Why be Catholic? It’s a question I struggled with for years myself. How would I explain this to my then 6-year-old son? My thoughts turned toward the Eucharist. … “Because when you are Catholic, you can receive the Eucharist, and that’s as close to Jesus as you can get on earth.”
by Lynda Marie
I was scanning my bag of carrots in the grocery store self-checkout lane when I heard the lady behind me say loudly and enthusiastically, “You should come to our church!”
The words caught my attention, and I looked up to see her chatting with another woman who was obviously a friend of hers. Their conversation went on.
I finished bagging my groceries and headed out the door, but as I loaded my bags into the back of my SUV, the conversation between these two ladies kept playing in my head. Church? In a park? Outside? With food? I was intrigued. I imagined young families like mine, gathered for prayer and fellowship in the picnic shelter; afterwards, the ladies would be enjoying friendly conversation while the men flipped burgers and played horseshoes and the children played in the playground. Prayer plus play. Such a winning combination, I thought.
And the food. Oh yes, the food. I’ve been to enough Appalachian potlucks to know what that would be like: heavenly. Fried chicken, chicken and dumplings, biscuits and gravy, deviled eggs and homemade potato salad. Watermelon, fruit salad, and BBQ potato chips. Three kinds of cobbler, some kind of whipped-topping dessert, lemonade and sweet tea. I could imagine it all.
But most of all, I imagined a church where you were made to feel welcome and that felt like a family reunion every Sunday. A church with men and women of all ages and especially lots of children. A church that combined praise with fellowship and lunch. A church service held outside on the pretty days, where the hymns were sung with gusto and mixed with the songs of the birds and the morning breeze. It all sounded perfect and a very far cry from the over-60, ladies-only club that represented my parish. I closed the hatch to my car and drove home, turning left at the corner across from the First Baptist Church, the largest church in our small town.
“But Why are We Catholic?”
In a few days, my oldest chid will be making his first holy Communion. One day over a year ago, he was riding with me when we were making that familiar turn across from the First Baptist Church. It was summertime, and they were having Bible school, and the church grounds were filled with children outside, playing games and blowing bubbles.
As he peered out the window, he asked, “Mom, why can’t we go to that church?” I knew what he was thinking. There were few children at our church and no Bible school. I replied, “Because we are not Baptists. We are Catholic.”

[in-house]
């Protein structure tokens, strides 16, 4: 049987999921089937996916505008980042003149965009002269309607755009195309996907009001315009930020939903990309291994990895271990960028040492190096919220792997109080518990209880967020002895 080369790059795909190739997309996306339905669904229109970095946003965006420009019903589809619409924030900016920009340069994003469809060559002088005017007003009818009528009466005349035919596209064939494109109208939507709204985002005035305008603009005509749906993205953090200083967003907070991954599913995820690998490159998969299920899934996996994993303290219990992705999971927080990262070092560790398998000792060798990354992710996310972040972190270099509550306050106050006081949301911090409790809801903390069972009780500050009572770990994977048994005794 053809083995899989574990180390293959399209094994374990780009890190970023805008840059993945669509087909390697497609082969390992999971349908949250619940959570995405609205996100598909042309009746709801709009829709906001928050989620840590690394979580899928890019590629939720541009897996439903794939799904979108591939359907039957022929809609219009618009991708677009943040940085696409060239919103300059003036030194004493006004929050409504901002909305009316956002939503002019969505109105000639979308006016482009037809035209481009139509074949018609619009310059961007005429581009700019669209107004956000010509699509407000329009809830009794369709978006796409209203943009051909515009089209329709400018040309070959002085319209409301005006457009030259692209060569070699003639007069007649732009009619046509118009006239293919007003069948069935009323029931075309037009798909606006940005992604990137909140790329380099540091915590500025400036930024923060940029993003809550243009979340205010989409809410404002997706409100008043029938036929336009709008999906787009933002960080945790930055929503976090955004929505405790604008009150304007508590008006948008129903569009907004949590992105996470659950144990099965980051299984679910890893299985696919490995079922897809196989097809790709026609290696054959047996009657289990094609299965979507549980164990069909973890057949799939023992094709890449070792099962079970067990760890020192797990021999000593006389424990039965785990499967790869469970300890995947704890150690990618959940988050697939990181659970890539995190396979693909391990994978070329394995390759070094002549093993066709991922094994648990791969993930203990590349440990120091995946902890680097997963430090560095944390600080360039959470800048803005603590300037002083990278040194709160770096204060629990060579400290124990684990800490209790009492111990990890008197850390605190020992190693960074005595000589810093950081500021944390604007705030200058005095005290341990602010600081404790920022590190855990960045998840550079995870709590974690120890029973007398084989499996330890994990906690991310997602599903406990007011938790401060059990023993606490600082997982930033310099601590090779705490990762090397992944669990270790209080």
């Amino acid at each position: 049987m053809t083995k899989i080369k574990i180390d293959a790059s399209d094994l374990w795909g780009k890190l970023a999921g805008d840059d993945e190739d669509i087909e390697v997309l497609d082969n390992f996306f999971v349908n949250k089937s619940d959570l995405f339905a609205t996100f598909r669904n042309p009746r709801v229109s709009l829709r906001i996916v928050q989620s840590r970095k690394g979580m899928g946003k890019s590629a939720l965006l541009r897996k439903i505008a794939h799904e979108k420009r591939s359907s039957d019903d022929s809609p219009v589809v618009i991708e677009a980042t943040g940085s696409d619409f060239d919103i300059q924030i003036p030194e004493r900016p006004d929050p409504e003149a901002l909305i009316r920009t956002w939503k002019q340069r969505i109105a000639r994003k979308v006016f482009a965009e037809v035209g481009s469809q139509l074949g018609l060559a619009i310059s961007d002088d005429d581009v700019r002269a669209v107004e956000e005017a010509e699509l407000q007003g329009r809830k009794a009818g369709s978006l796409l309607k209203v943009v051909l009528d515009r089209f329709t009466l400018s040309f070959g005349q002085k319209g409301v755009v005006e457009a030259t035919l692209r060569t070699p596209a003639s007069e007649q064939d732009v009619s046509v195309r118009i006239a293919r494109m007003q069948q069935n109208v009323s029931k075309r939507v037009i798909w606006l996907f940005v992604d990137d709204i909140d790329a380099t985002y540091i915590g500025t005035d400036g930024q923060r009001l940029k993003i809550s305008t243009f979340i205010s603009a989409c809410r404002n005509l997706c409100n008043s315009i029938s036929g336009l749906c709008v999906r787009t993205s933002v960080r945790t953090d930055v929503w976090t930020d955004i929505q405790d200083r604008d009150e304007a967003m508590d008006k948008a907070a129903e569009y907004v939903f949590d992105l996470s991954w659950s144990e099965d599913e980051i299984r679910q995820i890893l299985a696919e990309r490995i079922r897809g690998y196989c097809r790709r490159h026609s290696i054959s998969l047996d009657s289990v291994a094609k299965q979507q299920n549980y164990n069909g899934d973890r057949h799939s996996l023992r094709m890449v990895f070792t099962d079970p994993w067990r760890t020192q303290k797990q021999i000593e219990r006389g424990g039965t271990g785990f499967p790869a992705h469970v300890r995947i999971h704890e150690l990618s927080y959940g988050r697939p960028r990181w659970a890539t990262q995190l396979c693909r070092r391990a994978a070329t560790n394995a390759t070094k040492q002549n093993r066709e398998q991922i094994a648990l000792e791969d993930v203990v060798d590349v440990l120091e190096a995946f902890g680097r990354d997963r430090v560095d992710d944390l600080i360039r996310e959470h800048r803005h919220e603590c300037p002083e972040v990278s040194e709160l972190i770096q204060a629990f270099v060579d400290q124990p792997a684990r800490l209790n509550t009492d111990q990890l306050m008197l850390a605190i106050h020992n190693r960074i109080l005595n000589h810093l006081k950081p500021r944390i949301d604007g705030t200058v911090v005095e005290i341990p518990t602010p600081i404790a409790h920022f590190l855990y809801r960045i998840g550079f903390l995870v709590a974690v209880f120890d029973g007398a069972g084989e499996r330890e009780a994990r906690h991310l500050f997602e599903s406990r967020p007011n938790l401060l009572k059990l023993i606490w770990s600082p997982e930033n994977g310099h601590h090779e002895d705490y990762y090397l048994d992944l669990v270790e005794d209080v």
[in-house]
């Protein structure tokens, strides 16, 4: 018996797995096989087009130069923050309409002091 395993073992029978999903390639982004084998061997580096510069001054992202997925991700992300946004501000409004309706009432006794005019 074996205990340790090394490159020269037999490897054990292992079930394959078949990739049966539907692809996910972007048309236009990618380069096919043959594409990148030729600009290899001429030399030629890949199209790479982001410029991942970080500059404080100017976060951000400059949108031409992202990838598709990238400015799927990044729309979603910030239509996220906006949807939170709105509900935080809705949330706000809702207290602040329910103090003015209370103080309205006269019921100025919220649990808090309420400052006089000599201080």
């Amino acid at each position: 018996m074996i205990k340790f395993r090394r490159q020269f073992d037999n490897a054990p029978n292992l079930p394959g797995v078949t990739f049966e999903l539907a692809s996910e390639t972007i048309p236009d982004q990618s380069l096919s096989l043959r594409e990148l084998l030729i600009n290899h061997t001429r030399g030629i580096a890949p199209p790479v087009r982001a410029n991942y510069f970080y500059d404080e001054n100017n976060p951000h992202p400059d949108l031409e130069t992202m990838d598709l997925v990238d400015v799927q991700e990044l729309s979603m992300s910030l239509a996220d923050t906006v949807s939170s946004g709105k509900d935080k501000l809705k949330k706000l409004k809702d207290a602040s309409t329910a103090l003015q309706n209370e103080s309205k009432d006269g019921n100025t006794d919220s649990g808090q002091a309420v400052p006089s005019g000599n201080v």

I knew what the next question would be.
“But why are we Catholic?” he asked.
I thought for a moment. Why be Catholic? It’s a question I struggled with for years myself. How would I explain this to my then 6-year-old son? My thoughts turned toward the Eucharist; the only thing that I knew really set us apart from our Protestant brothers and sisters. I responded, “Because when you are Catholic, you can receive the Eucharist, and that’s as close to Jesus as you can get on earth.” My light turned green and I made my turn, and he seemed satisfied with the answer.
But I wonder if he’ll always be satisfied with that. The longing to be part of a growing and thriving community of like-minded people is strong. I struggle with it and so will he. We naturally want to be with others who look like us, act like us, think like us, believe like us. We want to be accepted. And sometimes, as Catholics, we find that. But more often than not, we don’t. And then what? What keeps us in the flock and not wandering away?
It Will Always be the Eucharist
For me and hopefully, for my son, it will always be the Eucharist. At age 7 now, he anxiously is awaiting the feast of Corpus Christi, which is the day when he will receive the Eucharist for the first time. He is ready. He knows what the Eucharist is (the real presence of the body of Christ) and he knows that he can only get it one way, by being Catholic.
But more than anything, he knows that he wants to be close to Jesus. He wants that more than a Bible school or more kids to play with, or even a piece of fried chicken every week. He understands that all those other things can be found in other churches but not the Eucharist. He knows that the Eucharist is the one thing that makes us Catholic, and that going toward anything else will take him a little further away from Jesus.
I reminded myself of this as I drove home from the grocery store that morning. And the next morning, as my family drove to our little Catholic mission on the outskirts of town, I looked over at the families walking into the First Baptist Church and thought to myself, “You should come to our church! We meet just up the road. It’s really wonderful, AND WE HAVE FOOD!”